European courts have been arguing exactly what constitutes TOGC and what does not; our VAT expert delves into the detail.
In the world of VAT, transactions are divided into two main groups: supply of goods, or supply of services. Thanks to this distinction VAT is the most common tax and everyone in modern world has or will have to deal with VAT (or sales tax) either as formal taxpayer or as factual taxpayer (when paying for goods or services where VAT was added to final price).
However there are certain types of goods, services or transactions that are exempted or excluded from VAT, including the transfer of a going concern (TOGC).
TOGC, according to EU Directive and the Value Added Tax (Special Provisions) Order 1995 (SPO), is neither a supply of goods nor a supply of services. Consequently TOGC is not subject to VAT and the transfer of a business can be done without adding any VAT to the final price.
But certain conditions must be met to be able to benefit from TOGC:
- Assets that are transferred by a person have to be used by the transferee in carrying on the same kind of business as that carried on by the transferor.
- Where the transferor is a taxable person, the transferee has to be already a taxable person, or become taxable person immediately as a result of transfer.
- In case of transfer of part of a business, this part has to be capable of separate operation.
This all seems to be pretty clear - but it can get a little bit trickier when the transferee is a member of a VAT group. Who actually is the transferee in this scenario – the VAT group or a member of the group? What is the nature of services rendered by a member of the group to other members of this VAT group?
These questions had to be answered by the Upper Tribunal in case Intelligent Managed Services Ltd v HMRC  UKUT 0341 (TCC). In this case the transferor was selling banking support services business to member of the VAT group, which was providing banking processing services to another member of the VAT group.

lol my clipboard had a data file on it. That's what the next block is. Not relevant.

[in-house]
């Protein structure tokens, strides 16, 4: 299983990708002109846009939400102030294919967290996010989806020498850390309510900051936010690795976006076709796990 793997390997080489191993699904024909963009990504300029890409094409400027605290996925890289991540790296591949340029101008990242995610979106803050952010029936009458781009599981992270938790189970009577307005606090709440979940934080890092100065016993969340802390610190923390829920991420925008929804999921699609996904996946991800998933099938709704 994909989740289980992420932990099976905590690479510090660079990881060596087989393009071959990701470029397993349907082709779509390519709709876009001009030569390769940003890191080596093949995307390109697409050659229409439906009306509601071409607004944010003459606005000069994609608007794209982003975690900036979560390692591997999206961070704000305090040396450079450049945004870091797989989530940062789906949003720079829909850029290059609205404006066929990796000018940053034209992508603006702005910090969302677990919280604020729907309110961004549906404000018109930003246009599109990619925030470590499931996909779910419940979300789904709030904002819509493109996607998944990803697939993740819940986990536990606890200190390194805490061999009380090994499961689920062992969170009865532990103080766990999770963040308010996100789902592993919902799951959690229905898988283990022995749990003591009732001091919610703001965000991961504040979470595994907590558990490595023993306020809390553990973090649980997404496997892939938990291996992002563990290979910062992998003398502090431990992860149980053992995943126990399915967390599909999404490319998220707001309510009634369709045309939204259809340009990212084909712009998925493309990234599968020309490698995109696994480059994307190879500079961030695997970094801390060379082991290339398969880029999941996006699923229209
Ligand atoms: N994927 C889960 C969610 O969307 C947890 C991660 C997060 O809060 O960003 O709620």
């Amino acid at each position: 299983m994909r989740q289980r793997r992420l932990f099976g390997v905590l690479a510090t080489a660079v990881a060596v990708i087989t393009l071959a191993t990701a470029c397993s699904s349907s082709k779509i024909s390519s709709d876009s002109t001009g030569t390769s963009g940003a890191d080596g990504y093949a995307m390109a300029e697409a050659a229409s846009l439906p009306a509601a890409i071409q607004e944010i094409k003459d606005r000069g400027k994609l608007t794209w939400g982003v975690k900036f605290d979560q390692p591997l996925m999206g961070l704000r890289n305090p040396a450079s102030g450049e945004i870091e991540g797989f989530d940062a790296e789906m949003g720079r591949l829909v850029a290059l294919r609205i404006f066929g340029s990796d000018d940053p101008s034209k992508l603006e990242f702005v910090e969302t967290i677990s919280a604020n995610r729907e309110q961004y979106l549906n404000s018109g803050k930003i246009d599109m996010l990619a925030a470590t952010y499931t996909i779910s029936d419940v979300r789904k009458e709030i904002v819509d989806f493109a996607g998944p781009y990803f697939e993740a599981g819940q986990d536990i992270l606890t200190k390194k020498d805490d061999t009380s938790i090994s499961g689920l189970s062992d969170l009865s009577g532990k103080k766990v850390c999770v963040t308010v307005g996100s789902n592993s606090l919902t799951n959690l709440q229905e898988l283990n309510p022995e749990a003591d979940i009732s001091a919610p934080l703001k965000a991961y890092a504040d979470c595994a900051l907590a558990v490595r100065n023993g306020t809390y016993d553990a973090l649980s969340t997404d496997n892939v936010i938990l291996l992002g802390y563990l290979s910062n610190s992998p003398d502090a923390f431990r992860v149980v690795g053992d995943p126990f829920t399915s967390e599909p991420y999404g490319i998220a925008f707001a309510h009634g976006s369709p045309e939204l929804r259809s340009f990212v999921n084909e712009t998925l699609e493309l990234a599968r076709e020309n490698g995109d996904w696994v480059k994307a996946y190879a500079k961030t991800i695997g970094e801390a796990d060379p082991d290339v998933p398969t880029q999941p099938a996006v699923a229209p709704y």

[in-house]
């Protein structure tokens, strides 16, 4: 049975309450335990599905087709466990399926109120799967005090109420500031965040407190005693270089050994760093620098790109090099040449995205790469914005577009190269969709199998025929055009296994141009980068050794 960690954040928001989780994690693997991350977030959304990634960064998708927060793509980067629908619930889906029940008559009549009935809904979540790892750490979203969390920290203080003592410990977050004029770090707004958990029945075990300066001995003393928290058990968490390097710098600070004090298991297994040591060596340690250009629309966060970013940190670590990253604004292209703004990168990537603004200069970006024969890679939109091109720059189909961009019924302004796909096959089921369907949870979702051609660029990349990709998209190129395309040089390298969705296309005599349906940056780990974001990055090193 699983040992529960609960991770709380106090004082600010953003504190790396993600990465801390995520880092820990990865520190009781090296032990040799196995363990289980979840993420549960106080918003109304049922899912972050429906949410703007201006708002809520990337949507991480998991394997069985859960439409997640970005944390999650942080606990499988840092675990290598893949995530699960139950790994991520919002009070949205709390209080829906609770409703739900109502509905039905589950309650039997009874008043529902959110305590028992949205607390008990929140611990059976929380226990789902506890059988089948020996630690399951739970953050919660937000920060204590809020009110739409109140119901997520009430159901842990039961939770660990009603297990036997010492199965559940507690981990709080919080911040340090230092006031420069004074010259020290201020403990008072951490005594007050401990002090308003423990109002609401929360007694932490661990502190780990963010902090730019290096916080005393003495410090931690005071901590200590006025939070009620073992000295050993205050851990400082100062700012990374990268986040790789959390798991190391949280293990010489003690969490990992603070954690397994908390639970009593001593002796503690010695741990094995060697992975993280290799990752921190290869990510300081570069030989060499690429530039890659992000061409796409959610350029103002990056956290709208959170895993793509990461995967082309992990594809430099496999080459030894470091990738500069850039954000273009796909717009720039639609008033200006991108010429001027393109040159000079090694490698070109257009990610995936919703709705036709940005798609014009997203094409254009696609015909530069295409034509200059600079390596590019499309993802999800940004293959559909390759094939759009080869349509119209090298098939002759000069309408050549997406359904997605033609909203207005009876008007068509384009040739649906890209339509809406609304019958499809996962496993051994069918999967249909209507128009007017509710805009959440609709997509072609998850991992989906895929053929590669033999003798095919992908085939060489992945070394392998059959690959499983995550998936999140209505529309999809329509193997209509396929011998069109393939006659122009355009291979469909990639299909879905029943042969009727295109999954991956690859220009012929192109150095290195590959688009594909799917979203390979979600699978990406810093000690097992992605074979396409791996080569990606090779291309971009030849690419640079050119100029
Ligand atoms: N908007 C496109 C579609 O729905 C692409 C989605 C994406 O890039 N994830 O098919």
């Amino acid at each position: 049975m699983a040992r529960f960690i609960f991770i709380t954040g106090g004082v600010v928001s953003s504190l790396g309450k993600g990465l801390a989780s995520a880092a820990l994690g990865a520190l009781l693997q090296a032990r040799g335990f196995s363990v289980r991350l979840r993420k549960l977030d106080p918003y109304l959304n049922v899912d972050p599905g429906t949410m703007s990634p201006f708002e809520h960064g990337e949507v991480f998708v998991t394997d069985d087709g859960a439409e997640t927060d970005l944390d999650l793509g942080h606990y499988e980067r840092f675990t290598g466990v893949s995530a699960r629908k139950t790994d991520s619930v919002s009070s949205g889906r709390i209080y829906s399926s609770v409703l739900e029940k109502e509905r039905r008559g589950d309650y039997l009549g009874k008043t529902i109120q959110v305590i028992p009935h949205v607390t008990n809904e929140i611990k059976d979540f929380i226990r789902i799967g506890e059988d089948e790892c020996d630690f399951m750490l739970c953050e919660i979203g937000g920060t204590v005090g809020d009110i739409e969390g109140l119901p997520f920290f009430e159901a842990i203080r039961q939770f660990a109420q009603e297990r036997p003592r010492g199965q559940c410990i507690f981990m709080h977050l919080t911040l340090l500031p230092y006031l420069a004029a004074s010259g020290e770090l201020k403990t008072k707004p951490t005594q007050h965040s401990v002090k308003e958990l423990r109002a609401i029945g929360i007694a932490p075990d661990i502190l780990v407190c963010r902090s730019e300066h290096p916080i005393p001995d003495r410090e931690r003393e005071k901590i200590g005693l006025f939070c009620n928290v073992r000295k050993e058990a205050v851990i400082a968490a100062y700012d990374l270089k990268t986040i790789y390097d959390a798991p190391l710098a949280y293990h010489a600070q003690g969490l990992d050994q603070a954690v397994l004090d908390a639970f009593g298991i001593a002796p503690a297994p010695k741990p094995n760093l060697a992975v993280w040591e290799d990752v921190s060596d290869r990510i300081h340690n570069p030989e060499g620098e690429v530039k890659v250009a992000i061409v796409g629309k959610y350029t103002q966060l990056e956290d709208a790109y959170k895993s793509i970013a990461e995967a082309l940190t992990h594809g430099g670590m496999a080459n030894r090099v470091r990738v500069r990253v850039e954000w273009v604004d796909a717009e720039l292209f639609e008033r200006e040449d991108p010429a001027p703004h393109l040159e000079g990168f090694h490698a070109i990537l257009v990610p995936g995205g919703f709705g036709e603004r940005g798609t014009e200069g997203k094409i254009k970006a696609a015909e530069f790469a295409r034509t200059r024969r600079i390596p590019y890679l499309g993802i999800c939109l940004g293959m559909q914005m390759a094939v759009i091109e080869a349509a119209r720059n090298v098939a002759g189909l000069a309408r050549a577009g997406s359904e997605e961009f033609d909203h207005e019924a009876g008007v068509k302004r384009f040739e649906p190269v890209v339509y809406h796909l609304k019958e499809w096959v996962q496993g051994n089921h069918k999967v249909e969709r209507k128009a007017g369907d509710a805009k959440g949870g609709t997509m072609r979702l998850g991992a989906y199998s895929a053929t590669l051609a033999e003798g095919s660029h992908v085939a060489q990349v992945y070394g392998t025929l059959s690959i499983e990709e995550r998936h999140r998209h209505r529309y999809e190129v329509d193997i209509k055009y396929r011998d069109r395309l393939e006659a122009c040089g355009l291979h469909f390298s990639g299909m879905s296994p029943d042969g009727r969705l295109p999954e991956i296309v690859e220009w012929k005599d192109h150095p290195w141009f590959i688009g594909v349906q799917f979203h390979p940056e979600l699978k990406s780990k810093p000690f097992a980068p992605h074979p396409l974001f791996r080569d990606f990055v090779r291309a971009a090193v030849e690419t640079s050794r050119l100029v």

The First-Tier Tribunal decided that in given background TOGC cannot take place. It was justified by nature of VAT grouping. In VAT group, representative of the group is treated as taxpayer, whereas transactions between members of the group are disregarded for VAT purposes. As a result the transferee, according to FTT, did not operate the same kind of business as that undertaken by the transferor. Consequently conditions to treat transaction as TOGC had not been met.
This approach was not supported by the Upper Tribunal, which reminded about the importance of the case decided by the Court of Justice of the European Union in Skandia America Corp (USA), filial Sverige v Skatteverket (Case C-7/13) (2014) ECLI:EU:C:2014:2225,  All ER (D) 125 (Sep). The main conclusion from this judgment is that a transaction performed with a member of the VAT group should be considered as a transaction with this group itself.
Therefore, for the purpose of the Intelligent Managed Services Ltd v HMRC case, it has to be analysed whether the VAT group as a whole met conditions to treat acquisition of the transferor’s business as TOGC - especially whether the same kind of business is carried on by the VAT group is carried on by the transferor.
Nevertheless, the above test has to be performed by taking into account transactions performed within the VAT group. In other words, although transactions within the group are disregarded for VAT purposes, they must be taken into account to determine whether TOGC takes place. The fiction of the VAT group did not extend to treating the group as carrying on a different, amalgamated business, in which the separate businesses of the group lost its individual identity.
This judgment raises interesting points regarding the nature of a VAT group and its implications for TOGC purposes. A VAT group should be treated as a collection of business entities and transactions performed between members of the group should be treated as those performed by the VAT group for TOGC purpose.
Therefore a VAT group needs to check closely whether activities performed between members can pass ‘the same kind of business’ test to benefit from TOGC VAT treatment.
Please note that courts are still inconsistent on this matter and it cannot be excluded that some time down the line we will witness judgment presenting totally opposite point of view.
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